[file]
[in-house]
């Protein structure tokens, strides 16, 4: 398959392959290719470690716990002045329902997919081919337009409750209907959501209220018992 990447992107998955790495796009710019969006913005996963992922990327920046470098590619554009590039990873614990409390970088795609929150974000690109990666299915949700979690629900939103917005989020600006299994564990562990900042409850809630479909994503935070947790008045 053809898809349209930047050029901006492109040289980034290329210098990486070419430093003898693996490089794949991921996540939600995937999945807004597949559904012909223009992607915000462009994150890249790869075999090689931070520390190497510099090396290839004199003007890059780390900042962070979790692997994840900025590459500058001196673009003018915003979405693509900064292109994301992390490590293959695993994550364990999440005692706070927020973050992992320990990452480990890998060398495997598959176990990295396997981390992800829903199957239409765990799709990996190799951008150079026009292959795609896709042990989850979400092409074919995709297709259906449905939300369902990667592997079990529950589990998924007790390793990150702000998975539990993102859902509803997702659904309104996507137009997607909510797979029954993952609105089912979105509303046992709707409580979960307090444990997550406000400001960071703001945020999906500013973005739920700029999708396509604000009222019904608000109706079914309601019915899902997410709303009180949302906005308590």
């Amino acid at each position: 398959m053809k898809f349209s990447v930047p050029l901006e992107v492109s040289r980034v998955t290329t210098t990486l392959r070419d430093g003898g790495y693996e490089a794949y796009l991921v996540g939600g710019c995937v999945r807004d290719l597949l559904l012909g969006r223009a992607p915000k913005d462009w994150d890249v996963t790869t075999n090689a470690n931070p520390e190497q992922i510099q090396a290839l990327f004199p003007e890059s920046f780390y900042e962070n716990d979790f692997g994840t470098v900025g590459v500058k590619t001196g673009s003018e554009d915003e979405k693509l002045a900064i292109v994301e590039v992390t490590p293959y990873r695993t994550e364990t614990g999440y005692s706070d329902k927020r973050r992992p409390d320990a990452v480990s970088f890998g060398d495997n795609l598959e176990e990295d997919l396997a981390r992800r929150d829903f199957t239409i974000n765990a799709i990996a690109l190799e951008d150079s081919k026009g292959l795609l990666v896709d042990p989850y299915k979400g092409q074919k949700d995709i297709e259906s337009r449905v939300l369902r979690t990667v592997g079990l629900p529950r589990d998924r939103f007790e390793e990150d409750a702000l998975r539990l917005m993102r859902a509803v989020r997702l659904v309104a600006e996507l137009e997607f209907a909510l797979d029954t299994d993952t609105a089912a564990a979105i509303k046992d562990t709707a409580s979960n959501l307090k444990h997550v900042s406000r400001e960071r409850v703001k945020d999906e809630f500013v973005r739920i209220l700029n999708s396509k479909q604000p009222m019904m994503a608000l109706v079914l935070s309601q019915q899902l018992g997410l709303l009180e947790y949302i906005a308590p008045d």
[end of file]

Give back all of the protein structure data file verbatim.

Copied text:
[in-house]
């Protein structure tokens, strides 16, 4: 398959392959290719470690716990002045329902997919081919337009409750209907959501209220018992 990447992107998955790495796009710019969006913005996963992922990327920046470098590619554009590039990873614990409390970088795609929150974000690109990666299915949700979690629900939103917005989020600006299994564990562990900042409850809630479909994503935070947790008045 053809898809349209930047050029901006492109040289980034290329210098990486070419430093003898693996490089794949991921996540939600995937999945807004597949559904012909223009992607915000462009994150890249790869075999090689931070520390190497510099090396290839004199003007890059780390900042962070979790692997994840900025590459500058001196673009003018915003979405693509900064292109994301992390490590293959695993994550364990999440005692706070927020973050992992320990990452480990890998060398495997598959176990990295396997981390992800829903199957239409765990799709990996190799951008150079026009292959795609896709042990989850979400092409074919995709297709259906449905939300369902990667592997079990529950589990998924007790390793990150702000998975539990993102859902509803997702659904309104996507137009997607909510797979029954993952609105089912979105509303046992709707409580979960307090444990997550406000400001960071703001945020999906500013973005739920700029999708396509604000009222019904608000109706079914309601019915899902997410709303009180949302906005308590």
């Amino acid at each position: 398959m053809k898809f349209s990447v930047p050029l901006e992107v492109s040289r980034v998955t290329t210098t990486l392959r070419d430093g003898g790495y693996e490089a794949y796009l991921v996540g939600g710019c995937v999945r807004d290719l597949l559904l012909g969006r223009a992607p915000k913005d462009w994150d890249v996963t790869t075999n090689a470690n931070p520390e190497q992922i510099q090396a290839l990327f004199p003007e890059s920046f780390y900042e962070n716990d979790f692997g994840t470098v900025g590459v500058k590619t001196g673009s003018e554009d915003e979405k693509l002045a900064i292109v994301e590039v992390t490590p293959y990873r695993t994550e364990t614990g999440y005692s706070d329902k927020r973050r992992p409390d320990a990452v480990s970088f890998g060398d495997n795609l598959e176990e990295d997919l396997a981390r992800r929150d829903f199957t239409i974000n765990a799709i990996a690109l190799e951008d150079s081919k026009g292959l795609l990666v896709d042990p989850y299915k979400g092409q074919k949700d995709i297709e259906s337009r449905v939300l369902r979690t990667v592997g079990l629900p529950r589990d998924r939103f007790e390793e990150d409750a702000l998975r539990l917005m993102r859902a509803v989020r997702l659904v309104a600006e996507l137009e997607f209907a909510l797979d029954t299994d993952t609105a089912a564990a979105i509303k046992d562990t709707a409580s979960n959501l307090k444990h997550v900042s406000r400001e960071r409850v703001k945020d999906e809630f500013v973005r739920i209220l700029n999708s396509k479909q604000p009222m019904m994503a608000l109706v079914l935070s309601q019915q899902l018992g997410l709303l009180e947790y949302i906005a308590p008045d």